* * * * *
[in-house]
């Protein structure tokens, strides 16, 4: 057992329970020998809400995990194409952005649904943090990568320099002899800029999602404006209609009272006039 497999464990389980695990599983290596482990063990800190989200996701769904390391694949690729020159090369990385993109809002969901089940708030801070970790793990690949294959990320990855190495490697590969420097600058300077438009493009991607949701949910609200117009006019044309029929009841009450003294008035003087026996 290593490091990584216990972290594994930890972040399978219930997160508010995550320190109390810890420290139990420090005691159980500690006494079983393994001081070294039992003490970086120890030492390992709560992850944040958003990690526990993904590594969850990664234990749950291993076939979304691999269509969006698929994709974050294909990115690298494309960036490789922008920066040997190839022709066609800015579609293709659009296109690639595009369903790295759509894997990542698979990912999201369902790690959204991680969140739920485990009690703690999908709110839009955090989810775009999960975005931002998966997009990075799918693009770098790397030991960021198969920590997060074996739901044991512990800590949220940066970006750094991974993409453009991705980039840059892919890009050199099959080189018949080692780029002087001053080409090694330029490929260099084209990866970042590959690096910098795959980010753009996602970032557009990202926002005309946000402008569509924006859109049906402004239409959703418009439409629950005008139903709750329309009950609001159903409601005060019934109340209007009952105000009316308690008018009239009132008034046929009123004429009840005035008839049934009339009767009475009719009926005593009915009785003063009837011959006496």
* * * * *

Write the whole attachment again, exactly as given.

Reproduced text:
[in-house]
């Protein structure tokens, strides 16, 4: 057992329970020998809400995990194409952005649904943090990568320099002899800029999602404006209609009272006039 497999464990389980695990599983290596482990063990800190989200996701769904390391694949690729020159090369990385993109809002969901089940708030801070970790793990690949294959990320990855190495490697590969420097600058300077438009493009991607949701949910609200117009006019044309029929009841009450003294008035003087026996 290593490091990584216990972290594994930890972040399978219930997160508010995550320190109390810890420290139990420090005691159980500690006494079983393994001081070294039992003490970086120890030492390992709560992850944040958003990690526990993904590594969850990664234990749950291993076939979304691999269509969006698929994709974050294909990115690298494309960036490789922008920066040997190839022709066609800015579609293709659009296109690639595009369903790295759509894997990542698979990912999201369902790690959204991680969140739920485990009690703690999908709110839009955090989810775009999960975005931002998966997009990075799918693009770098790397030991960021198969920590997060074996739901044991512990800590949220940066970006750094991974993409453009991705980039840059892919890009050199099959080189018949080692780029002087001053080409090694330029490929260099084209990866970042590959690096910098795959980010753009996602970032557009990202926002005309946000402008569509924006859109049906402004239409959703418009439409629950005008139903709750329309009950609001159903409601005060019934109340209007009952105000009316308690008018009239009132008034046929009123004429009840005035008839049934009339009767009475009719009926005593009915009785003063009837011959006496």